Over the four years to September 2019, the full-time equivalent (FTE) GP workforce grew by 433 to 34,862 - a 1.3% increase.
However, this figure includes registrars - and rising numbers of GP trainees over the period mask a sharp drop in numbers of fully-qualified GPs. Since September 2015 - the starting point from which former health secretary Jeremy Hunt promised to increase the workforce by 5,000 GPs - the fully-qualified FTE GP workforce has fallen by 1,088, a 3.7% drop.
Numbers of GP partners fell faster still over the four-year period, dropping 16% to 18,303 in September 2019. And despite record numbers of GPs in training and a promise from the newly-elected government to increase the number of training posts available per year to 4,000 from the current 3,500, a significant proportion of the workforce is likely to retire soon.
Nationally, around a quarter of GPs are aged over 55 - but in some areas more than two in five GPs are in this age category. And as existing GPs continue to reduce their working hours in the face of rising pressure, polling shows that among trainees just one in 20 plan to work full time.
Meanwhile, punitive taxes on pensions have forced thousands of GPs to reduce their working hours or refuse extra shifts - adding to pressure on the workforce.
While GP numbers are in decline, the opposite is true of the patient population. Since April 2014, the number of patients registered with GP practices in England has risen by around 7% from 56.4m to 60.2m.
The population is ageing, too - increasing the complexity of cases that the primary care workforce is dealing with. Compared with April 2014, there are nearly half a million more patients aged over 75 registered with GP practices in England - an 11% increase.
Official data on the number of appointments delivered in general practice have only been collected and published over the past couple of years - but this data shows a sharp rise in workload. GPonline revealed earlier this year that GP practices in England delivered 2.7m more appointments in the first six months of 2019/20 compared with the same period in 2018/19 - and October saw a record high for appointments in a single month.
Meanwhile, analysis by GPonline has shown that GPs in some parts of England are dealing with nearly twice as many patients each as their counterparts in other areas - and that nationally the number of patients per FTE, fully-qualified GP has risen sharply from 1,653 in September 2015 to 2,119 in September 2019.
Under the five-year GP contract that kicked in from April, GP funding will rise by around £1bn by 2023/24, with a further £1.8bn available to support the formation of primary care networks (PCNs). Much of this funding is intended to ease pressure on general practice through recruitment of additional staff to support primary care - although many GPs are yet to be convinced.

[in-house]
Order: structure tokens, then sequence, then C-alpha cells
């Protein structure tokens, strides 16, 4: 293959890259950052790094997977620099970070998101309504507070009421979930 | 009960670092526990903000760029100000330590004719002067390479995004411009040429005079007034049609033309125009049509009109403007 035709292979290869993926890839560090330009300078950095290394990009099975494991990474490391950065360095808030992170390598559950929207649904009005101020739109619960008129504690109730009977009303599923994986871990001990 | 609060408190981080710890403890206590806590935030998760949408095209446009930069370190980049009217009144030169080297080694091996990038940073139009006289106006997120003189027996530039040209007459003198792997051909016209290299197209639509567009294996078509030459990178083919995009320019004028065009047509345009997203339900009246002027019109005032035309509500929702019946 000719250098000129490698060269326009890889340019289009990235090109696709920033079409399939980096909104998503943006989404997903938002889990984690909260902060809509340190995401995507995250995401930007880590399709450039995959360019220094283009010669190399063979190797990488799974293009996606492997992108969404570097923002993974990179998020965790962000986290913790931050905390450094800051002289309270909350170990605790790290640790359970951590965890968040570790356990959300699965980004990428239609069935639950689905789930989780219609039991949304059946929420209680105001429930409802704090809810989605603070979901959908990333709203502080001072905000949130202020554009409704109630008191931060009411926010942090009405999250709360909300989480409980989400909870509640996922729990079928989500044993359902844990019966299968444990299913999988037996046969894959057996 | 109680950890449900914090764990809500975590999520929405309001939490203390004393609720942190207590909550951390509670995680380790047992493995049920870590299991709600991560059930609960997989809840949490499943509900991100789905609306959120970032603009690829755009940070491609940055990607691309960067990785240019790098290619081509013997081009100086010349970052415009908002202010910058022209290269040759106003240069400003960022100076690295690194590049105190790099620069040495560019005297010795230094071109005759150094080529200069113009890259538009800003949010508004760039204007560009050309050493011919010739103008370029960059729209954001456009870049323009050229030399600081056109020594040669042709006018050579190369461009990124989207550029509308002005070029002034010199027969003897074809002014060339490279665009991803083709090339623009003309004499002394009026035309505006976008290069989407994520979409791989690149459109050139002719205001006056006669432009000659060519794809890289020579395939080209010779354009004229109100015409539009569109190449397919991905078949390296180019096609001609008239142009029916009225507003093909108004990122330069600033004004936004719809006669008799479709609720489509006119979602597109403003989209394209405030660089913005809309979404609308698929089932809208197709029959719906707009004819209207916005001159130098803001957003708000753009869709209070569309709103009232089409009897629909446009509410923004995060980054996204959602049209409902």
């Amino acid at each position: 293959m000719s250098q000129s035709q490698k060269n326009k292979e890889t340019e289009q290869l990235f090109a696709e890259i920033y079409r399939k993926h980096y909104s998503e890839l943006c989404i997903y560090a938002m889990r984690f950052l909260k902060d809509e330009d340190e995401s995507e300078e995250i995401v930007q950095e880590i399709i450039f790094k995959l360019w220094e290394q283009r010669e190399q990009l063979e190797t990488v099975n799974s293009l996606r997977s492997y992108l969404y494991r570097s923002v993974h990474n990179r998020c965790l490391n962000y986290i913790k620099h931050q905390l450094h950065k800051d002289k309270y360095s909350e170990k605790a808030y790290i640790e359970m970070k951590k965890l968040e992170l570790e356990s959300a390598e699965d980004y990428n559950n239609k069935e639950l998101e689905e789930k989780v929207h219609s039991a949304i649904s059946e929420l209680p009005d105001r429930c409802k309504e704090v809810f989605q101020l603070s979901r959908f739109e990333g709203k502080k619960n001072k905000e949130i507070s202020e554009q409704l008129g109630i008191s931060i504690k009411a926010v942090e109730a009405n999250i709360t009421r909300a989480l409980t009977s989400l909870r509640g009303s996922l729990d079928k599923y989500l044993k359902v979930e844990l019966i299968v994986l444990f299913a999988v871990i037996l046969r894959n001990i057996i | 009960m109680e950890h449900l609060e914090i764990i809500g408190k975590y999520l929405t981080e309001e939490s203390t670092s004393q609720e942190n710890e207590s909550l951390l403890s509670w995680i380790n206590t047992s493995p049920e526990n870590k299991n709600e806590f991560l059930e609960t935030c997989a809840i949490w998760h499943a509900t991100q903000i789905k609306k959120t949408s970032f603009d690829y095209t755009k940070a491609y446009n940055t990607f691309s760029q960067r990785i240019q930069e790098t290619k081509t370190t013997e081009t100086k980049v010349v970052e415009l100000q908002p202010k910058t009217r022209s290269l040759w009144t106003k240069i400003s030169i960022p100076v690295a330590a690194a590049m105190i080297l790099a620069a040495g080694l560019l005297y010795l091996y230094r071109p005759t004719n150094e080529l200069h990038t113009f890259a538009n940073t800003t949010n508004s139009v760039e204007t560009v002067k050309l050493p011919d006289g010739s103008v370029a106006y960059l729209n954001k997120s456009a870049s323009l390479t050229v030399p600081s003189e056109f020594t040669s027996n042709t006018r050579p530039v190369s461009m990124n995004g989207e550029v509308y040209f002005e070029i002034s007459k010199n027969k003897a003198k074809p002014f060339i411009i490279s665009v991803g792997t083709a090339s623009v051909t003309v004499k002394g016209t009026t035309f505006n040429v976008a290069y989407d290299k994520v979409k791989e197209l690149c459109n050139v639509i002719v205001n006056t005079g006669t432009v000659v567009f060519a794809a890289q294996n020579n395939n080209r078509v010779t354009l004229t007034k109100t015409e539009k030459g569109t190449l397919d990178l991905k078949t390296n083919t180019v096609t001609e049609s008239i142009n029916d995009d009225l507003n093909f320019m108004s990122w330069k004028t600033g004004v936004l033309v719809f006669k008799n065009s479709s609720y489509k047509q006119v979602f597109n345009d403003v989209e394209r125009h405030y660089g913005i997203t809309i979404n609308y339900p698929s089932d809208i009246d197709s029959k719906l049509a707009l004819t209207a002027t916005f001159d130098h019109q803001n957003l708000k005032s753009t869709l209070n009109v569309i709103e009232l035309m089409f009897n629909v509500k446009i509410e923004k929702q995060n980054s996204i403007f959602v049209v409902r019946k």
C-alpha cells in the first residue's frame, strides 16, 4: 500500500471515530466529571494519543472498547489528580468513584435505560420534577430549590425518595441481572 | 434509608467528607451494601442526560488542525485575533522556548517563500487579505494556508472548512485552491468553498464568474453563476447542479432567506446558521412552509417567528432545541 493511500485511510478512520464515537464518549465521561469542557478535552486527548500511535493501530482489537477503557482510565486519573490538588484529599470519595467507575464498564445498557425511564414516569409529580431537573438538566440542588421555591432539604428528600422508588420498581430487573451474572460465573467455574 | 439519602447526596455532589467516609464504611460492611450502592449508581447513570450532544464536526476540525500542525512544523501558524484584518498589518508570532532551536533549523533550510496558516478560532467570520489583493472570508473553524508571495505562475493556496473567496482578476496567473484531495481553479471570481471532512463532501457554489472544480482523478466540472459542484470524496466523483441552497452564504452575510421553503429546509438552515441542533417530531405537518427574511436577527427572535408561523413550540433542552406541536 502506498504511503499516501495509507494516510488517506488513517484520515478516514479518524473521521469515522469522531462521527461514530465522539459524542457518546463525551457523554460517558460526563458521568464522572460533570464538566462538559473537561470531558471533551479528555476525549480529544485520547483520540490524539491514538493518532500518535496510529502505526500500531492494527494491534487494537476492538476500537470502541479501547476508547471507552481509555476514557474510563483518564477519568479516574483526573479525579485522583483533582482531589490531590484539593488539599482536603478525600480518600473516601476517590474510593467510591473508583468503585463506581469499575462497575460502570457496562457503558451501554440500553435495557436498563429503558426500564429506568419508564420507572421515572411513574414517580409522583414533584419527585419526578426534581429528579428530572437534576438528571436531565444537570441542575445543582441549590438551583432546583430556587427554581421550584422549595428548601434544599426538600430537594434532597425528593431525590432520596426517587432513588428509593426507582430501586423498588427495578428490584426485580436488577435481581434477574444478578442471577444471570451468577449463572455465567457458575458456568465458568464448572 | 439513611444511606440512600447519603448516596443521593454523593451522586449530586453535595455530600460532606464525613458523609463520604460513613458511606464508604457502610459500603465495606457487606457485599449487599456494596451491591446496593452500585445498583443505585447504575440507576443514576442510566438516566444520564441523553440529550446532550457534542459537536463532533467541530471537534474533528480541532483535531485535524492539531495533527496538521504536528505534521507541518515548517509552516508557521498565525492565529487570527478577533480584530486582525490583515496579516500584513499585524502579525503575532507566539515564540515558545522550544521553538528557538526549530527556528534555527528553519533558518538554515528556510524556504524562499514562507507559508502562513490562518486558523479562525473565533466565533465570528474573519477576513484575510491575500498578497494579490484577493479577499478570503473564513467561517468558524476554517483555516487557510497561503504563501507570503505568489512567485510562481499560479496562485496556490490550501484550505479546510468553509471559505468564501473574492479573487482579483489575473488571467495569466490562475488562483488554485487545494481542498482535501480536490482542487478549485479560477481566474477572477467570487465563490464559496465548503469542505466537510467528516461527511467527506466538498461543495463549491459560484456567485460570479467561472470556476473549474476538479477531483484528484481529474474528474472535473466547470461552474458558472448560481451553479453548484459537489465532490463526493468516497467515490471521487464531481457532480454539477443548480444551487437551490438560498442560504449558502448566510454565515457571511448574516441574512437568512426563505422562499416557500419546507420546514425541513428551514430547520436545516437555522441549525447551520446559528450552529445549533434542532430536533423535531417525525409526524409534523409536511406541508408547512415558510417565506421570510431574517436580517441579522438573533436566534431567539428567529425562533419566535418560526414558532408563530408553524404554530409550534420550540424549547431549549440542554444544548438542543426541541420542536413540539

Despite increased funding promised through the NHS long-term plan and the five-year contract, the BMA has warned that the share of overall health service spending allocated to general practice is too low.
And over the past decade, GP income has dropped sharply in real terms compared with the peak after the landmark new GMS contract deal in 2004/5.
Research published earlier this year in the BJGP linked the drop in real-terms income with the growing recruitment and retention problem in general practice.
Despite the pressure on general practice, patient satisfaction remains high - with 83% of patients satisfied overall with their experience of GP services.
Meanwhile, an overwhelming 95% of GP practices are rated good or outstanding by the CQC - a far higher proportion than any other service assessed by the watchdog - although in some areas there are clusters of poor ratings, as GPonline's CQC ratings map reveals.
Wider NHS pressure
Pressure on health and social care as a whole have had a significant knock-on impact on general practice. The King's Fund said this week that the NHS was running 'red hot' after the latest health service operational statistics showed that around 95% of hospital beds were occupied - well above the recommended safe level.
The BMA warned earlier this year that the NHS was facing its toughest-ever winter in 2019/20 because pressure on the hospital sector had not eased off through summer in the way it has in the past. With waiting times for hospital care at record levels, GP practices are supporting patients through long delays for treatment.
Practice workload has also been pushed up by cuts to social care over the past decade as well as in recent months by rising shortages of medicines.
Another source of pressure for GPs comes from rapid change in the environment in which they are working. More than 1,000 GP practices have closed or merged in the six and a half years since NHS England became operational in April 2013 - pushing up the average list size of a GP practice in England by 28%.
GPs are also adapting to working together in PCNs - 99% of practices are now part of networks, with more than 1,250 of the groups formed within just months of the five-year GP contract taking effect in April 2019.
Pressure is also on practices to adapt to new technology such as video consultations - and competition from a new breed of digital first providers, in particular the controversial GP at Hand, which has registered tens of thousands of NHS patients - most of them aged between 20 and 39 years old.